P. A. Liebman and G. Entine, Vision Res. 8, 761 (1968).
[Crossref] [PubMed]

Other (13)

P. A. Liebman, in Handbook of Sensory Physiology, Vol. VII/1. Photochemistry of Vision, edited by H. J. A. Dartnall (Springer, Berlin, Heidelberg, New York, 1972), Ch. 12, p. 481.
[Crossref]

G. Svaetichin, K. Negishi, and R. Fatehchand, in Ciba Foundation Symposium on Colour Vision: Physiology and Experimental Psychology, edited by A. V. S. DeReuck and J. Knight (Little, Brown, Boston, 1965), p. 178.

W. B. Marks, Ph.D. dissertation (The Johns Hopkins University, Baltimore, Md., 1963); W. B. Marks, J. Physiol. (Lond.) 178, 14 (1965).

See, for example, the recent review by R. A. Morton, in Handbook of Sensory Physiology, Vol VII/1. Photochemistry of Vision, edited by H. J. A. Dartnall (Springer, Berlin, Heidelberg, New York, 1972), Ch. 2, p. 33.
[Crossref]

It has been shown that the quantum efficiency of bleaching is about 23 for all visual pigments; e.g., H. J. A. Dartnall, in Handbook of Sensory Physiology, Vol. VII/1. Photochemistry of Vision, edited by H. J. A. Dartnall (Springer, Berlin, Heidelberg, New York, 1972), Ch. 4, p. 122.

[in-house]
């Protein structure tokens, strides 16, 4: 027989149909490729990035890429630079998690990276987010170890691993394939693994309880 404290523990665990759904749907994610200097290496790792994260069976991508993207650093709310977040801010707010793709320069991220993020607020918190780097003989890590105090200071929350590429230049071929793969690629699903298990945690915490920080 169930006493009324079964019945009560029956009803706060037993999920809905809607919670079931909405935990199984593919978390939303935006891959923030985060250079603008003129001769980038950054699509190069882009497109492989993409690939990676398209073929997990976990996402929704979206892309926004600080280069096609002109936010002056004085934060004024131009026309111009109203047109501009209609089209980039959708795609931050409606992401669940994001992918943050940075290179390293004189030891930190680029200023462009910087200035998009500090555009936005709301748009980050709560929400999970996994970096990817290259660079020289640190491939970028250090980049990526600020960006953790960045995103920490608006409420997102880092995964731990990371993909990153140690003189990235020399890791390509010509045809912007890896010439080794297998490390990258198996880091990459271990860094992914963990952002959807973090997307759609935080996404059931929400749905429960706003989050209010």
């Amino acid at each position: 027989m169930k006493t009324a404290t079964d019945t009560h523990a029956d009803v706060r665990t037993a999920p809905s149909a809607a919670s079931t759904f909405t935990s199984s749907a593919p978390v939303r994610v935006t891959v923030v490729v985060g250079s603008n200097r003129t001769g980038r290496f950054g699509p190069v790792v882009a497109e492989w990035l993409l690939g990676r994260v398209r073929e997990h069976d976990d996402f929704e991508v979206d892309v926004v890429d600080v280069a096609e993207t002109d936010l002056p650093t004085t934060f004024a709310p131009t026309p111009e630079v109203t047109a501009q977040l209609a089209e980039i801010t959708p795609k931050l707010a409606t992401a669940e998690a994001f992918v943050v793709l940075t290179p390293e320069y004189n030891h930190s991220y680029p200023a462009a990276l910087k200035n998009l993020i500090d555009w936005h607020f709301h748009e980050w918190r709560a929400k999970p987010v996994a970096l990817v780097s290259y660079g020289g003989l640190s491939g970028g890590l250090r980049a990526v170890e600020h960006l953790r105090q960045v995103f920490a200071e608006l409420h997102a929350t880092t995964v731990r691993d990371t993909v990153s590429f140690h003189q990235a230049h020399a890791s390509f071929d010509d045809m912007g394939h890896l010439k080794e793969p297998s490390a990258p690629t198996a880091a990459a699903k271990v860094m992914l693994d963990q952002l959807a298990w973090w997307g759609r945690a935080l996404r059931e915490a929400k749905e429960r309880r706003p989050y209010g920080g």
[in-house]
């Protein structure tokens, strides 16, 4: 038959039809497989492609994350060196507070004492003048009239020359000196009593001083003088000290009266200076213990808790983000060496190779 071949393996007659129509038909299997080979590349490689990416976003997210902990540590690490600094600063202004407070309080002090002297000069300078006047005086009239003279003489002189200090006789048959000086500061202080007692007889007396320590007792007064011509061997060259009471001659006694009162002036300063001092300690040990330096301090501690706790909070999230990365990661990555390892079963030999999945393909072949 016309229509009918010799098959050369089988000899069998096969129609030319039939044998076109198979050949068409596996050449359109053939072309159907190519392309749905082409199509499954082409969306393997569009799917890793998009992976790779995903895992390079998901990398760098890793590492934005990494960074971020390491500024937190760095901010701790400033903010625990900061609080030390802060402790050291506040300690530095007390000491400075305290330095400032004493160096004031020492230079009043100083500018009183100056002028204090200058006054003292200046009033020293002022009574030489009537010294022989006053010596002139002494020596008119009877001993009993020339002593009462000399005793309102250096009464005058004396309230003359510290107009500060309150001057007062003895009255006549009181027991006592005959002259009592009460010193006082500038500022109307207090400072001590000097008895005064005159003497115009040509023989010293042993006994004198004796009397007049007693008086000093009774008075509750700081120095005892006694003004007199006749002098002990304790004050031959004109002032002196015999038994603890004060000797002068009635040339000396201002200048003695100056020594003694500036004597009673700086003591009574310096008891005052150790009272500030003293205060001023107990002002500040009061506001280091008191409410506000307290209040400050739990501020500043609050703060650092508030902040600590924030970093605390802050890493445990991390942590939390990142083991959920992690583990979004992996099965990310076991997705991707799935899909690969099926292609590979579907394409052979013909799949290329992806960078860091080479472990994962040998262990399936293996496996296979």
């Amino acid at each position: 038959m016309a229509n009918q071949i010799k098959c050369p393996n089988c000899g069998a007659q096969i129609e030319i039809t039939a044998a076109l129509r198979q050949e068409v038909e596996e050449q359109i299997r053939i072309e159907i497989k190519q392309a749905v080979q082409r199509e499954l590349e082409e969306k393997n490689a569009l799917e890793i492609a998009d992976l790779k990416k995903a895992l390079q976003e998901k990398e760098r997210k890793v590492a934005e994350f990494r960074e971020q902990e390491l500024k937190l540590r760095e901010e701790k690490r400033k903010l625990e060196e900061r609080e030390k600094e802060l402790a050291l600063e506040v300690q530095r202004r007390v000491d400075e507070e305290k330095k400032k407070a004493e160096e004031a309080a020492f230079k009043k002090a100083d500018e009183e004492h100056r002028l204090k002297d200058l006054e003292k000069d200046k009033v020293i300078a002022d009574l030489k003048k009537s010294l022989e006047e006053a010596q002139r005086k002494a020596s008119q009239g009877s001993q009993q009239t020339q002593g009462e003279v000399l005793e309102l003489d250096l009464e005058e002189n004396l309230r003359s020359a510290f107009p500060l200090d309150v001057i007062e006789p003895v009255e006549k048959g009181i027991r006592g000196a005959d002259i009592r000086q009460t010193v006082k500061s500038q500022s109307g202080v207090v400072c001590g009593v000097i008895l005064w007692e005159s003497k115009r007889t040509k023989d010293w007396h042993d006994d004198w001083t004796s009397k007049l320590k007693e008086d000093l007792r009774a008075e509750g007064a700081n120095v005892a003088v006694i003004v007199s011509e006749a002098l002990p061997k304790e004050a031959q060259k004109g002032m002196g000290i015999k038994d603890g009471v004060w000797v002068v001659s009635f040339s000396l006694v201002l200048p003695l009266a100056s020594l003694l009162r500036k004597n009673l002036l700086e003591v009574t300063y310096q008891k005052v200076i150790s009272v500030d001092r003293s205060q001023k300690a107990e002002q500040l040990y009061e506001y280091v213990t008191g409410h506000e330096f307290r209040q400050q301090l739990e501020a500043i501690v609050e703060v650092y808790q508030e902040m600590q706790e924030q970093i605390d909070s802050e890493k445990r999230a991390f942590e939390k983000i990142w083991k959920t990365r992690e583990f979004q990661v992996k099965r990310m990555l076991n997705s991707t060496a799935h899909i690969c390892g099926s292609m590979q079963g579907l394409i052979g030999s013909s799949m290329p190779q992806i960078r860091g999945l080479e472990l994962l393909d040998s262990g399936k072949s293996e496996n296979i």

[Crossref]

With this statement, we imply that long-term fluctuations are either non-existent in the DMSP, or that their effects are detectable so that all records subject to drift may be discarded. Because of its permanent memory, the DMSP is well suited to test for slow drifts arising from any source in the instrument by computer comparison of reference transmittances recorded at different times during an experiment. The acceptance or rejection of records we decide by our selection rule (Ref. 33), which states that a spectral recording may be regarded free of distortions if the absorptance trace falls within about ±1% of the zero line, before as well as after photolysis, in spectral regions where no absorption is expected. This procedure sets also the limit on the error that may result from the reference being a clear area in the preparation instead of the cell when devoid of pigment. These issues are discussed in more detail in Ref. 33.